Senior nurse accused of tipping patient off mattress
A SENIOR nurse who helped pioneer a new form of learning disability care was sacked following allegations of bullying, harassment, unlawful discrimination and intimidation.
Mark Thorneycroft, aged 45, also stands accused of tipping a patient off a mattress and sweeping patients off their feet.
Now Mr Thorneycroft is suing his ex-employer, NHS Combined Healthcare Trust for unfair dismissal at an employment tribunal, where he is fighting the claims.
The nurse was sacked in September 2011, months after he had been suspended together with several other staff heading a new rehabilitation programme for patients with severe learning disabilities.
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Based at the trust's Chebsey Close home in Bucknall, the system – involving intensive 'talking therapies' to help patients return to the community – was subsequently dropped.
On the opening day of the week-long hearing in Birmingham, Combined's bosses said they had taken disciplinary action against Mr Thorneycroft, from Brown Edge, to 'keep patients safe'.
They said they acted on fears voiced by colleagues and others. Leadership and workforce director Caroline Donovan said: "All actions we have taken have been in the interest of our patients' safety and to ensure they are treated with dignity and respect at all times – key elements of the care provided to vulnerable patients.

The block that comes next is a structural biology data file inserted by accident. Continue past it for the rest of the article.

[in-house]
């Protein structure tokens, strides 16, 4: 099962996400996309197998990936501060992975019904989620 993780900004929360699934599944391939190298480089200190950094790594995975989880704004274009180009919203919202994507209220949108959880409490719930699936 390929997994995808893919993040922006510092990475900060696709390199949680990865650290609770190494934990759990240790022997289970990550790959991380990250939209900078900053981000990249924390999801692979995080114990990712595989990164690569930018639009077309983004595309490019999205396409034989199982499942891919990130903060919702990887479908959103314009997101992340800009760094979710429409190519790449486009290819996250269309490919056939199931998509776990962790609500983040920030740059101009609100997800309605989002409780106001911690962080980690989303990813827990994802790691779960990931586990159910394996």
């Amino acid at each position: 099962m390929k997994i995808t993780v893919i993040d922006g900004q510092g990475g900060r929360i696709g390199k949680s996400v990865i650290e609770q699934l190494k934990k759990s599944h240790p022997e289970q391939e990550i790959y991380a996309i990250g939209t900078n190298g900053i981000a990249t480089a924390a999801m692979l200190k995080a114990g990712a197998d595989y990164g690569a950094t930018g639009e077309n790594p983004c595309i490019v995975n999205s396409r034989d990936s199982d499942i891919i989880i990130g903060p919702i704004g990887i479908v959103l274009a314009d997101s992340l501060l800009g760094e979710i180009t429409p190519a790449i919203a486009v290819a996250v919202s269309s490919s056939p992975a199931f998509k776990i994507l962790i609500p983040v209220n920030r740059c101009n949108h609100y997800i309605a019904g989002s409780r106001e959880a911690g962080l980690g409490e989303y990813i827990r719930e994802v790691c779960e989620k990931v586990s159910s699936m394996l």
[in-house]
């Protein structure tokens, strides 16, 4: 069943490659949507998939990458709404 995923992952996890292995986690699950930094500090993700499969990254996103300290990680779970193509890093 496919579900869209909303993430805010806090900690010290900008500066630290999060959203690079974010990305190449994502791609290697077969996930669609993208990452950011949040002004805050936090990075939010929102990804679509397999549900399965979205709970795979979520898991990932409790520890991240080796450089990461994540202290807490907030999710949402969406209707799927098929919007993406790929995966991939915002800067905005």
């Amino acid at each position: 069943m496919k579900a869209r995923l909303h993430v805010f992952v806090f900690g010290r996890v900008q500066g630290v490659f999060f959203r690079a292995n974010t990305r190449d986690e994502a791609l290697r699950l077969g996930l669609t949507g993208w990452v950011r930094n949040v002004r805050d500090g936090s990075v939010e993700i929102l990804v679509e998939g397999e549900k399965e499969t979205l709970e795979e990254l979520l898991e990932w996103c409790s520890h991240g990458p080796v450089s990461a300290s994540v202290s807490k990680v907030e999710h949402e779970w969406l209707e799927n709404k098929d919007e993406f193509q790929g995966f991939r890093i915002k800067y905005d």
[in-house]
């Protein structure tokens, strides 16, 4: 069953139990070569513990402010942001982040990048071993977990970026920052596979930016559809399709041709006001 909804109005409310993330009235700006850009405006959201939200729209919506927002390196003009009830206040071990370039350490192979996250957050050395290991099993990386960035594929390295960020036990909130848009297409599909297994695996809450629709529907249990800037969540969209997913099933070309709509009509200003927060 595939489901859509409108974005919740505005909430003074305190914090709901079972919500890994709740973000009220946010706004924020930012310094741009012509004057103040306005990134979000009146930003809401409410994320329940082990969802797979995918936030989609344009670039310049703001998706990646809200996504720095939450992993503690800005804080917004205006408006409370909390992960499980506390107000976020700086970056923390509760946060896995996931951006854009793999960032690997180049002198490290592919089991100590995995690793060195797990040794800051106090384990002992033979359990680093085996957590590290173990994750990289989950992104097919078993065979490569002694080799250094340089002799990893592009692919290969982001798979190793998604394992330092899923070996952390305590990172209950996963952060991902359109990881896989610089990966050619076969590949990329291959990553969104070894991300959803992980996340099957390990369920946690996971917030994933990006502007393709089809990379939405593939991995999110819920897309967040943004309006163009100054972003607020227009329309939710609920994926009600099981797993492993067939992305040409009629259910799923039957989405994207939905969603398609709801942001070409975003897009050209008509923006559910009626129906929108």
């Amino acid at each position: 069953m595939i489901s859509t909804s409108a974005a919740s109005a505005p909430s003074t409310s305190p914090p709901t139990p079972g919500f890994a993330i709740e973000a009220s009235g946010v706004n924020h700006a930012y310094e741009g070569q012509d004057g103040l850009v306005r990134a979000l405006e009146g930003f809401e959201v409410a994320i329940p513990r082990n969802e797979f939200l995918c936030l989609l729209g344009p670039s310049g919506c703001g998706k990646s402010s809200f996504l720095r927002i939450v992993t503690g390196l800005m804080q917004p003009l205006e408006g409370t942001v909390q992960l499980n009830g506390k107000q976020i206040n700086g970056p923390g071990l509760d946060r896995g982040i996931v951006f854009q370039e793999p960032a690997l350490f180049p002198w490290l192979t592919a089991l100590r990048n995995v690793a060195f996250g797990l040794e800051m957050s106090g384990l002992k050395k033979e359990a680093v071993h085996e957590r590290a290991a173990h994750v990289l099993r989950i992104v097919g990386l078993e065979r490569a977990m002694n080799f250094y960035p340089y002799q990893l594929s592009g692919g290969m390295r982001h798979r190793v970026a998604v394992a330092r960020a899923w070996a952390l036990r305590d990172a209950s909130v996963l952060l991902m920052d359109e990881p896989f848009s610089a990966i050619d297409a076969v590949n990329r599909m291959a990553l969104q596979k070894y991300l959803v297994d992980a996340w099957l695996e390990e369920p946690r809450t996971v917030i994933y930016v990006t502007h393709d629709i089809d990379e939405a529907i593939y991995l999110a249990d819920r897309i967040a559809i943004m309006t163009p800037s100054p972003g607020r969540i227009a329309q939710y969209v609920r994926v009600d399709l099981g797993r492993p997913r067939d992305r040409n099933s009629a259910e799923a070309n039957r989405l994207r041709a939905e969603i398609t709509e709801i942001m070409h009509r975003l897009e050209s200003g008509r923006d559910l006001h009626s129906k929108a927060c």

"We are confident we have acted appropriately in the circumstances.
"This has been a complex case which has addressed a number of serious concerns raised by both NHS staff and other individuals about the actions and attitudes of the former member of staff."
However, Piers Martin, representing Mr Thorneycroft, said the accusations were 'woefully' lacking in detail and exact dates.
"Of 36 NHS witnesses only one makes reference to the alleged 'patient tipping' incident, " Mr Martin said.
"Furthermore, a large number of witnesses failed to sign their statements and there is conflict about who is responsible for upholding the allegations."
Mr Martin also questioned the legitimacy of the investigation. Shortly before the case opened on Wednesday, Combined issued a statement to staff saying: "The disciplinary action was taken on the back of evidence that the individual had breached the high standards expected by the trust, set out in its policies.
"Such action was deemed to be 'acts of gross misconduct'.
"It is the trust's highest priority to ensure all people using its services are treated with dignity and respect, and receive safe quality care at all times."
Mr Thorneycroft, who was sacked following an internal disciplinary hearing, was due to present his case and call witnesses today, and on Monday. Two days have then been set aside for the panel, chaired by Judge Hilary Harding, to read more evidence before a verdict is expected later next week.
A national review team recommended the trust tell the public that the disciplinary action against the Chebsey Close clinicians was not linked to any abuse allegations.
The trust had said it was purely about 'management style and culture.'